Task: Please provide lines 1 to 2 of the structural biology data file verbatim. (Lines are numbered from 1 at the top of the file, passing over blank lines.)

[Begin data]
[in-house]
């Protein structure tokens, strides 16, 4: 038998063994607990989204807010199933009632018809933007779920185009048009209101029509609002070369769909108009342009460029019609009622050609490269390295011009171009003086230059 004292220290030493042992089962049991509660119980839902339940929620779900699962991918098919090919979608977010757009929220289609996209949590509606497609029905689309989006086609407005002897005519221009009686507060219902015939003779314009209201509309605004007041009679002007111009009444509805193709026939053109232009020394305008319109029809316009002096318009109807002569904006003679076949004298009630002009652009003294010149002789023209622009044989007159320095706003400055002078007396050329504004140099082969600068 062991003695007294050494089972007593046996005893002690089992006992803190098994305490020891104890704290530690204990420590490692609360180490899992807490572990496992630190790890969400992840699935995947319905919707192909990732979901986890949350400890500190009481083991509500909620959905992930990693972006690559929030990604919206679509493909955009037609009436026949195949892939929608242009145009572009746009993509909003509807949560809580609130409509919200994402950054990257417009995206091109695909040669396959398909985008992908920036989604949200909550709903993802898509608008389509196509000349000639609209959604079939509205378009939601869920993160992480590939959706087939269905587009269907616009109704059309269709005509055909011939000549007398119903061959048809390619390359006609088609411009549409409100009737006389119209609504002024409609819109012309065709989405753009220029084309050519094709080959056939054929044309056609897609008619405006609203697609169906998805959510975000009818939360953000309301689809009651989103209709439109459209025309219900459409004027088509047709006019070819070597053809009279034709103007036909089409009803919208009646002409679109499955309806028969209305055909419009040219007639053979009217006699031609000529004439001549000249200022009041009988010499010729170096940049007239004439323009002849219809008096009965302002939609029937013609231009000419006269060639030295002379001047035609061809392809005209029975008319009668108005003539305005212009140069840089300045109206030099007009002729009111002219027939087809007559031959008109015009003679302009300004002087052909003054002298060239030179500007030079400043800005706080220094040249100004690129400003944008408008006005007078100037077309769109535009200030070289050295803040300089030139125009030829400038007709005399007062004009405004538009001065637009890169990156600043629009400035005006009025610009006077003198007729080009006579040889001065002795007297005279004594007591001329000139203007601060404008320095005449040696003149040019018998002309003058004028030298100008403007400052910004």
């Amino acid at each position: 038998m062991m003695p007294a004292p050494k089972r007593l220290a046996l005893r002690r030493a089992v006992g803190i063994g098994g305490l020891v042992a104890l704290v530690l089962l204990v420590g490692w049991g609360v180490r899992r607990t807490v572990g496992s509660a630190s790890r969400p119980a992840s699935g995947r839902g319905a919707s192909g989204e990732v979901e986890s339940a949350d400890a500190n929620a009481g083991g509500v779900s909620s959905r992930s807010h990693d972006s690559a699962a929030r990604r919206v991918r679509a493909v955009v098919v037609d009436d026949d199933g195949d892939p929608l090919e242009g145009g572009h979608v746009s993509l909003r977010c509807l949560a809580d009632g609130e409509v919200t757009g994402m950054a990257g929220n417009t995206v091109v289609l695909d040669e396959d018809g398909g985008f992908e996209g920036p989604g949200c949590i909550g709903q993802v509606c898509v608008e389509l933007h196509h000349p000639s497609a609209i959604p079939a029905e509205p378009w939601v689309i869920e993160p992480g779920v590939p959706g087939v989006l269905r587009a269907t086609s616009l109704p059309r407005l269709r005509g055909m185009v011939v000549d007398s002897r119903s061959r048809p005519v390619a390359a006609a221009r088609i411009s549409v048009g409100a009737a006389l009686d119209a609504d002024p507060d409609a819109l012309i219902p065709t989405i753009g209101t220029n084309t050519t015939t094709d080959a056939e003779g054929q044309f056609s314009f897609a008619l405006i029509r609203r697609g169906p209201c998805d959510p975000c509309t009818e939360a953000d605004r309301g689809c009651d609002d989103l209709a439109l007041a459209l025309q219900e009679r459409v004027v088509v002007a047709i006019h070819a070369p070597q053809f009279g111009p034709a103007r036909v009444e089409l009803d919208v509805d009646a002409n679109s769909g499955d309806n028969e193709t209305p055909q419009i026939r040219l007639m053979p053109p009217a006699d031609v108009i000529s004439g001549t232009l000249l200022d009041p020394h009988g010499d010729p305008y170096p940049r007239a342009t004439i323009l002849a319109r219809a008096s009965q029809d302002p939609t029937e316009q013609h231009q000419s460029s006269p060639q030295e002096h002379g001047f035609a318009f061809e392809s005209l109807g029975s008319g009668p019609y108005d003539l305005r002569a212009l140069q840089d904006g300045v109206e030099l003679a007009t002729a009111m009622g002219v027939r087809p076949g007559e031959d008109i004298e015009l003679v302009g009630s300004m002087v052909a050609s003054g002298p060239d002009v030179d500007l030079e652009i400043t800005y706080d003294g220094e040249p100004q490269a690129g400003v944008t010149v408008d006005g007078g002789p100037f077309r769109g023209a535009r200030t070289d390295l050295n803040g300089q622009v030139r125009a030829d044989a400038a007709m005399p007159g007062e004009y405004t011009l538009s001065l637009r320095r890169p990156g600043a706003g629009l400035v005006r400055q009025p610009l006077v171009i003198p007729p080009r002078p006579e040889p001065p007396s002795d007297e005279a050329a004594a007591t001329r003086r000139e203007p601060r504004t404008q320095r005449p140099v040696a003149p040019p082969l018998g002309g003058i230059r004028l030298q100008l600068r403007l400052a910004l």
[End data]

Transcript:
[in-house]
């Protein structure tokens, strides 16, 4: 038998063994607990989204807010199933009632018809933007779920185009048009209101029509609002070369769909108009342009460029019609009622050609490269390295011009171009003086230059 004292220290030493042992089962049991509660119980839902339940929620779900699962991918098919090919979608977010757009929220289609996209949590509606497609029905689309989006086609407005002897005519221009009686507060219902015939003779314009209201509309605004007041009679002007111009009444509805193709026939053109232009020394305008319109029809316009002096318009109807002569904006003679076949004298009630002009652009003294010149002789023209622009044989007159320095706003400055002078007396050329504004140099082969600068 062991003695007294050494089972007593046996005893002690089992006992803190098994305490020891104890704290530690204990420590490692609360180490899992807490572990496992630190790890969400992840699935995947319905919707192909990732979901986890949350400890500190009481083991509500909620959905992930990693972006690559929030990604919206679509493909955009037609009436026949195949892939929608242009145009572009746009993509909003509807949560809580609130409509919200994402950054990257417009995206091109695909040669396959398909985008992908920036989604949200909550709903993802898509608008389509196509000349000639609209959604079939509205378009939601869920993160992480590939959706087939269905587009269907616009109704059309269709005509055909011939000549007398119903061959048809390619390359006609088609411009549409409100009737006389119209609504002024409609819109012309065709989405753009220029084309050519094709080959056939054929044309056609897609008619405006609203697609169906998805959510975000009818939360953000309301689809009651989103209709439109459209025309219900459409004027088509047709006019070819070597053809009279034709103007036909089409009803919208009646002409679109499955309806028969209305055909419009040219007639053979009217006699031609000529004439001549000249200022009041009988010499010729170096940049007239004439323009002849219809008096009965302002939609029937013609231009000419006269060639030295002379001047035609061809392809005209029975008319009668108005003539305005212009140069840089300045109206030099007009002729009111002219027939087809007559031959008109015009003679302009300004002087052909003054002298060239030179500007030079400043800005706080220094040249100004690129400003944008408008006005007078100037077309769109535009200030070289050295803040300089030139125009030829400038007709005399007062004009405004538009001065637009890169990156600043629009400035005006009025610009006077003198007729080009006579040889001065002795007297005279004594007591001329000139203007601060404008320095005449040696003149040019018998002309003058004028030298100008403007400052910004």